What is the “informal” in Freetown?
by Andrea Rigon, Braima Koroma and Julian Walker
Freetown challenges the categorisation formal and informal, and “informality” is the dominant urban form.
Taking the international definitions of informal settlements as those unplanned areas which are not in compliance with planning and building regulations, Freetown would be considered almost entirely informal.
In the 2014 Millennium Development Goals Indicator Report (United Nations Statistics Division, 2015), it was estimated that 75.6% of the total urban population in Sierra Leone resides in areas classified as slums. This is defined by the UN as urban settlements with at least some of the following features: a lack of formal recognition of the settlement and its residents by the local government; the absence of secure tenure for residents; inadequacies in provision for infrastructure and services; overcrowded and sub-standard dwellings; and location on land less than suitable for occupation (UN-Habitat, 2003).
Looking closely at this definition, and particularly in the context of Freetown, demonstrates that “informality” is not just a phenomenon of the poor. Taking a spatial perspective, for example, the last characteristic (living on land less than suitable for occupation) may be useful to understand the effects of the landslide of 2017 which killed a thousand people, including rich and poor households, who built their dwellings on land in a risk prone area.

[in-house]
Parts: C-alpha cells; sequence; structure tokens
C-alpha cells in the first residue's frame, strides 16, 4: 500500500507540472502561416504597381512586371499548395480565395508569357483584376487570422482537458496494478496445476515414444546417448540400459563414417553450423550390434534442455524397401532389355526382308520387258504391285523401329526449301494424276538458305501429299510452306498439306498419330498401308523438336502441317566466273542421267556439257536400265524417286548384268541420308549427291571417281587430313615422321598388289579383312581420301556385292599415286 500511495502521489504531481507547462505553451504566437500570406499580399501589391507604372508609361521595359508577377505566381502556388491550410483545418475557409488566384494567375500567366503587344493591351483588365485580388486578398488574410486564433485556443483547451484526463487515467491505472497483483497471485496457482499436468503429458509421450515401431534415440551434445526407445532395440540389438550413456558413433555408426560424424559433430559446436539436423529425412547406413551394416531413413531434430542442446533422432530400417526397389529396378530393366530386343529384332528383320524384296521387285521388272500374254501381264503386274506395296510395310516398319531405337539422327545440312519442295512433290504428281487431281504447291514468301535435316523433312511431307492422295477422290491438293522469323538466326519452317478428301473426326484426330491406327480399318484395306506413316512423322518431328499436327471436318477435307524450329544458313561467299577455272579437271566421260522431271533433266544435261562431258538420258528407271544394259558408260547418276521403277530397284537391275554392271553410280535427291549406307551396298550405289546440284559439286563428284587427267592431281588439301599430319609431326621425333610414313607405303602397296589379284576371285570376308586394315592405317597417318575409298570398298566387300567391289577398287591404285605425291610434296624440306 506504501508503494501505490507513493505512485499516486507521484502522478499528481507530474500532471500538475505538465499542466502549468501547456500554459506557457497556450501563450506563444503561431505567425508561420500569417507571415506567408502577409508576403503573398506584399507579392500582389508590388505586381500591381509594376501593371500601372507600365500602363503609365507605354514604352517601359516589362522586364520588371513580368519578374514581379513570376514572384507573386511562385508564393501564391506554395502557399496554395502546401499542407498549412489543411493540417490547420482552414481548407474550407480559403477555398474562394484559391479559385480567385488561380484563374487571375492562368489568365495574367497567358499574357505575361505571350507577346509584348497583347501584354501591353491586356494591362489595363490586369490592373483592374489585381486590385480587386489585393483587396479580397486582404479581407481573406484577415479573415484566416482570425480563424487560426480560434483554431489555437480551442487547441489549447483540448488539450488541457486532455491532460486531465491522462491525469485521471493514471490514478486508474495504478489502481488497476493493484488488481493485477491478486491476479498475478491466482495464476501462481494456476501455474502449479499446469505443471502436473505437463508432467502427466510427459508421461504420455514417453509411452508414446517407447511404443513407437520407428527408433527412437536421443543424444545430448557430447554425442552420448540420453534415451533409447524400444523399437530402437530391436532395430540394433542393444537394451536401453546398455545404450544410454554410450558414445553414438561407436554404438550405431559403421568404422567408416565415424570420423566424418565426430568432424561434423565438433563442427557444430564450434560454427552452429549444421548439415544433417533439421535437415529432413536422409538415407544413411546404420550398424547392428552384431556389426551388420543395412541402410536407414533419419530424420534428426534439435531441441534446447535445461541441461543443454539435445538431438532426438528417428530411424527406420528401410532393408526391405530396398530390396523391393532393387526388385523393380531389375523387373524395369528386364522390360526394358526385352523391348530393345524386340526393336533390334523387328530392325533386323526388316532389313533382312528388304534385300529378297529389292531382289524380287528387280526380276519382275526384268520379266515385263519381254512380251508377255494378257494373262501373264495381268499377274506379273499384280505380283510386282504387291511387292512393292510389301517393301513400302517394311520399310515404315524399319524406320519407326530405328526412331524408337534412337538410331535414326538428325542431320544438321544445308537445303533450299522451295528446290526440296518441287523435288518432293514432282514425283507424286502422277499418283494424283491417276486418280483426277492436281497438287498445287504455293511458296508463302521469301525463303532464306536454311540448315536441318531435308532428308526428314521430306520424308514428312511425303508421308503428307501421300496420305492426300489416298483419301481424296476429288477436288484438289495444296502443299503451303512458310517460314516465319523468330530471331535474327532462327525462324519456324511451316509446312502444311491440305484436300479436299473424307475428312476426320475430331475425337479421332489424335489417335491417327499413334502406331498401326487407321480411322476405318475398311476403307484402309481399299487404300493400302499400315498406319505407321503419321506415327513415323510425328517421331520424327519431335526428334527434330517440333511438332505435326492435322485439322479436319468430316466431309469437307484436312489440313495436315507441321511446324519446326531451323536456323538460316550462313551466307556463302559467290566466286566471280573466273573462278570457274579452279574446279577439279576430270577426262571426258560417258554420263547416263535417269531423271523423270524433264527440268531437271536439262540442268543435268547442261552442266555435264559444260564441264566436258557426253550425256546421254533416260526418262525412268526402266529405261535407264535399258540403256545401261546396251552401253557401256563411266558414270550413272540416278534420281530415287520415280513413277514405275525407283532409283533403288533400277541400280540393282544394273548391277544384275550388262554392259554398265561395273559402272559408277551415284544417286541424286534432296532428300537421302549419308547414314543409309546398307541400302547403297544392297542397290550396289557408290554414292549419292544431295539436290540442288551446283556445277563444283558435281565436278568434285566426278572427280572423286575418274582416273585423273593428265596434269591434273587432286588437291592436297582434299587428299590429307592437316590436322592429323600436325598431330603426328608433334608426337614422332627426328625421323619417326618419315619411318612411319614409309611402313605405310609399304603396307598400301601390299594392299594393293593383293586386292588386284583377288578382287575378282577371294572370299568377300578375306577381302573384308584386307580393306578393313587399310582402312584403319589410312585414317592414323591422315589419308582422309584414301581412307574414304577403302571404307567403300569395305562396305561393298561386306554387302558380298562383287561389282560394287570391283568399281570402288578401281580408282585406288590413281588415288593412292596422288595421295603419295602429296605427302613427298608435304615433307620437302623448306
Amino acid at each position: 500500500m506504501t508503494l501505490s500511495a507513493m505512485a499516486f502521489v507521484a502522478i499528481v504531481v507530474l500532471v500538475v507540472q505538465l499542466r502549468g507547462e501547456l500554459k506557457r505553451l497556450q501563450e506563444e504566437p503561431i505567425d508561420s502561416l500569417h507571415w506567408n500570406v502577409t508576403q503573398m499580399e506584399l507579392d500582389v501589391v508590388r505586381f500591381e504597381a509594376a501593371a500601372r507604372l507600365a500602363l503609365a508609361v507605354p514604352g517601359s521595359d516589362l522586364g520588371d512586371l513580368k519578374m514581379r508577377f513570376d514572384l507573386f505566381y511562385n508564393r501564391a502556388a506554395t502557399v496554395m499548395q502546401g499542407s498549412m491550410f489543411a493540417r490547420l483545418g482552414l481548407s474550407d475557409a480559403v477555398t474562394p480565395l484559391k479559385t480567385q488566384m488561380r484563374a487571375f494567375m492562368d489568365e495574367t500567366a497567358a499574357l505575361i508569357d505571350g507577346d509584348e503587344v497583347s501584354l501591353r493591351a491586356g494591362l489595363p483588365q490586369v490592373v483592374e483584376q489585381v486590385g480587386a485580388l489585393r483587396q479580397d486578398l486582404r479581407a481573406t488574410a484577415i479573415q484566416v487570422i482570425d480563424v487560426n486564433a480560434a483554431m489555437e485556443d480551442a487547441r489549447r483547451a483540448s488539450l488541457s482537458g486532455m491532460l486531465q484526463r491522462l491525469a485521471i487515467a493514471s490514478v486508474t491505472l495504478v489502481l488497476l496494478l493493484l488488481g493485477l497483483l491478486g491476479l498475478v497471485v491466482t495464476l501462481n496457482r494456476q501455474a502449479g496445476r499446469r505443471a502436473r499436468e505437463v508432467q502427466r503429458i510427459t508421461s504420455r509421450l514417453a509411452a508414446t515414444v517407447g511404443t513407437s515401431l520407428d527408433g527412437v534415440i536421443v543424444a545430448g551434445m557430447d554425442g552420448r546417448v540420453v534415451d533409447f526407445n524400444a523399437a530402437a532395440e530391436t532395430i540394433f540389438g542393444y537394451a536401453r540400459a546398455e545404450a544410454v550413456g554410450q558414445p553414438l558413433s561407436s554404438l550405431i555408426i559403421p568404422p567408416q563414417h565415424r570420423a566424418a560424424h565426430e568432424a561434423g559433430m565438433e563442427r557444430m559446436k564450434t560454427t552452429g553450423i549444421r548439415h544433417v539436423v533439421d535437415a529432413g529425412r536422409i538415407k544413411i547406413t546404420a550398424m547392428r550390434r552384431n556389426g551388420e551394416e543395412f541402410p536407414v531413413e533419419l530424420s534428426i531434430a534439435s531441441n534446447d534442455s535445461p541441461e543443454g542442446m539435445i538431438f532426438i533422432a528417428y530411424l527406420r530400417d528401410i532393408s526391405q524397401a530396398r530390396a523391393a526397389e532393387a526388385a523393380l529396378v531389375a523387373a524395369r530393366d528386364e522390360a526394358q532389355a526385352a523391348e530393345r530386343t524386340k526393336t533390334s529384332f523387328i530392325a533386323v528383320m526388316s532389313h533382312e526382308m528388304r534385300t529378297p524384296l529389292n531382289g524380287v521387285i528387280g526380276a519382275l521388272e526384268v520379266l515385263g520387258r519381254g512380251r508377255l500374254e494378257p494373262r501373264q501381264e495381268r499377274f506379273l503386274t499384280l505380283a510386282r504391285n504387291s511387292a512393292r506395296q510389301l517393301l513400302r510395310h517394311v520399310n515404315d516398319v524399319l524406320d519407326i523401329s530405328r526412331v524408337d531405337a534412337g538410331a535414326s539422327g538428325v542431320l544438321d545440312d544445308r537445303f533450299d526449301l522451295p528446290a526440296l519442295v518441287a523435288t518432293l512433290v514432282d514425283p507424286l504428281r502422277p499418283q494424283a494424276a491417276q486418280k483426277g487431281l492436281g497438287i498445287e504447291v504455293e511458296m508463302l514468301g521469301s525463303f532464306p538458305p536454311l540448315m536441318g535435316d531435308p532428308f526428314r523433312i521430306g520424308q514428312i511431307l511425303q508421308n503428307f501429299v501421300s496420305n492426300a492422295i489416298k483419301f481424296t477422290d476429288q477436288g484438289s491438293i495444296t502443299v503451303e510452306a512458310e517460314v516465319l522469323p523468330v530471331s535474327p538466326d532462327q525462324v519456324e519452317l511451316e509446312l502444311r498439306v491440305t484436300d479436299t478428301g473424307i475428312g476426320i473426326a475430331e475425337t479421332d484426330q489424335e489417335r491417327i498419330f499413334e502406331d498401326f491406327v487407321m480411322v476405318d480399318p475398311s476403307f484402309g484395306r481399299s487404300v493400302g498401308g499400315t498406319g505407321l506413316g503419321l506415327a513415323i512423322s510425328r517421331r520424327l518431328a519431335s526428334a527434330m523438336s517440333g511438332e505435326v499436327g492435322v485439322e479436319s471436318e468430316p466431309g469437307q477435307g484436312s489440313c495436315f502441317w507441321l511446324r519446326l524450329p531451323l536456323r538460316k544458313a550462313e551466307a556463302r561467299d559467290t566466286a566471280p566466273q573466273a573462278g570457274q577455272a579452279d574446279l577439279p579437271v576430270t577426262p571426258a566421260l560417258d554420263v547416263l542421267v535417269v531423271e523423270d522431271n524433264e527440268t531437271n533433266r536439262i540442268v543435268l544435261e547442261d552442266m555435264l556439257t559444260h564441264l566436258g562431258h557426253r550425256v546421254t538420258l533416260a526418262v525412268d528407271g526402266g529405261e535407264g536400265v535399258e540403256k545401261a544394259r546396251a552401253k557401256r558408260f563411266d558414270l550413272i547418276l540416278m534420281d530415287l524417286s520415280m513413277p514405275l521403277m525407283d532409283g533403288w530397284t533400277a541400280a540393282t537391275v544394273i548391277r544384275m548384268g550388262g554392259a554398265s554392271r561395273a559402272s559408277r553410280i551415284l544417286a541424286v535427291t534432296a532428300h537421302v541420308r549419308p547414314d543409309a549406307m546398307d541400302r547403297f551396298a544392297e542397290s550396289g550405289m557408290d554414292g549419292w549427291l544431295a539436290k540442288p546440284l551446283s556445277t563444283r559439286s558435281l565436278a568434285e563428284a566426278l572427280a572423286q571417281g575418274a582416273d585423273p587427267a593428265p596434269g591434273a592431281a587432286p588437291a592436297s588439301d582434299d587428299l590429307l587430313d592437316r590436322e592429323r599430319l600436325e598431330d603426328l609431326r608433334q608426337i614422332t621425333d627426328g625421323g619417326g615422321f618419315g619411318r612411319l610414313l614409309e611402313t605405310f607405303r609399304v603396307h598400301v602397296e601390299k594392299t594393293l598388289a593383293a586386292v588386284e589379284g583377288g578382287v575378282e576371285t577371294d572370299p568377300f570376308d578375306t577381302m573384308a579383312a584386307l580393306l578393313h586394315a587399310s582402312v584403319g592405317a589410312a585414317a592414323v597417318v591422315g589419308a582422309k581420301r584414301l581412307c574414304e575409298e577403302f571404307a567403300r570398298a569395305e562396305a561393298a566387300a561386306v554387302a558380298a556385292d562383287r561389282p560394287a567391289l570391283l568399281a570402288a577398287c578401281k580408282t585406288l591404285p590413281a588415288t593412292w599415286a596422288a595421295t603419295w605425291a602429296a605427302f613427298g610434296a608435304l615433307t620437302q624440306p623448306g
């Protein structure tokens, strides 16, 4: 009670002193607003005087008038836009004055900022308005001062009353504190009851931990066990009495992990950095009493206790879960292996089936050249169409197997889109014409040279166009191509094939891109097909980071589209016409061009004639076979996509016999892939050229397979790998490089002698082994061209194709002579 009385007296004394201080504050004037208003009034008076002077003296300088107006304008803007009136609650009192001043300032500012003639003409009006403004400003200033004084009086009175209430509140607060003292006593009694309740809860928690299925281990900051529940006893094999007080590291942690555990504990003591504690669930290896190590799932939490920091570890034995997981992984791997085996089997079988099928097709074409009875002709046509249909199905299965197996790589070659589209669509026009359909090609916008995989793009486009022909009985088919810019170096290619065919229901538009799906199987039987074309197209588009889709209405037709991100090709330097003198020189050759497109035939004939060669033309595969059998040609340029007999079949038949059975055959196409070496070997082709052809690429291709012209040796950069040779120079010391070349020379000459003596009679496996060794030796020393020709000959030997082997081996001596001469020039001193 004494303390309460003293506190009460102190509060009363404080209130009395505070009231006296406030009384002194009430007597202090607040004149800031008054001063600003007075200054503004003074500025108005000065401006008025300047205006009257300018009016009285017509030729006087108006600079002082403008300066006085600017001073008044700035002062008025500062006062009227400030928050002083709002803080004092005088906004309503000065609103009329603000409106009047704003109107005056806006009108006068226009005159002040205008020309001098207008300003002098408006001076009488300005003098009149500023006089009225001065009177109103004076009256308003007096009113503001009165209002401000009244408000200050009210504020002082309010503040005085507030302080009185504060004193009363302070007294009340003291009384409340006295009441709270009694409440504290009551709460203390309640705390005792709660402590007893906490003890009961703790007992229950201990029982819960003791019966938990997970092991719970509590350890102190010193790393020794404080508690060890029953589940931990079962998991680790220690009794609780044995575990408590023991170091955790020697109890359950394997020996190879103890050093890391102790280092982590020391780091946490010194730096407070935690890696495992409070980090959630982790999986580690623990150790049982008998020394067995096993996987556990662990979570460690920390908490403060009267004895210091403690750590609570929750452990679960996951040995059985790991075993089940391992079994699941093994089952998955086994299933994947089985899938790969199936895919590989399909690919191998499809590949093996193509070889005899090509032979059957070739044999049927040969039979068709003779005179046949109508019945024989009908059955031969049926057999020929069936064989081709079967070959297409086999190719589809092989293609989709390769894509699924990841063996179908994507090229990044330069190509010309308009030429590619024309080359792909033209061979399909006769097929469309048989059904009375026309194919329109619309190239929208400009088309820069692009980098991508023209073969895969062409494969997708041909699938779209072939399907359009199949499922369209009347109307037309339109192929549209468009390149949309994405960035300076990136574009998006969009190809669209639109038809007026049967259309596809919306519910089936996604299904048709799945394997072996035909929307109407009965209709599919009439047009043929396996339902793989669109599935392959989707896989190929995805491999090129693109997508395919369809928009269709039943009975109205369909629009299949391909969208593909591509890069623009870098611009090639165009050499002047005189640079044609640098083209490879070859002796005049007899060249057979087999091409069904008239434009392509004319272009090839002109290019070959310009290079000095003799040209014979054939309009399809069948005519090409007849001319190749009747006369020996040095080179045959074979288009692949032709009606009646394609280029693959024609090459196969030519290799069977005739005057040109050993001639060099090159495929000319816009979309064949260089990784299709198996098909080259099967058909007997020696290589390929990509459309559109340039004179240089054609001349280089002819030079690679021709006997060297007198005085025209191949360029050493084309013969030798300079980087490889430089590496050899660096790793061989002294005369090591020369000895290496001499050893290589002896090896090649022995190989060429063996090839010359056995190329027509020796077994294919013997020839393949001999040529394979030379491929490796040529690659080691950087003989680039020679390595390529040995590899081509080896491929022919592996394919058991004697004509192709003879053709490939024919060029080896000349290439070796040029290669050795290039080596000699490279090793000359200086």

Equally, regarding the economic dimension, the broad definition of informality would encompass most of the economy. While we reported some figures earlier, in the context of Sierra Leone, the high prevalence of self-employment and working for a family member makes up 87.7% of the labour force, and is a good proxy for informal employment.
Spatial informality and evictions
As previously stated, while the categorisation of the informal and formal is problematic, in the context of Freetown it is difficult to avoid these categories as they are so embedded in policy discourses. Critically, they are often used as a “governmental tool” in order to label certain activities as undesirable, and therefore in need of evictions/demolitions.
In Freetown, evictions are typically justified either on the basis of the need to clear land to make space for infrastructure development (with land occupied by informal settlements normally the easiest to clear and the cheapest to acquire), or more directly with the rationale of informal settlements as intrinsically unruly or unsafe spaces, and a blight on city development (Bahn, 2009, 2016; Watson, 2009).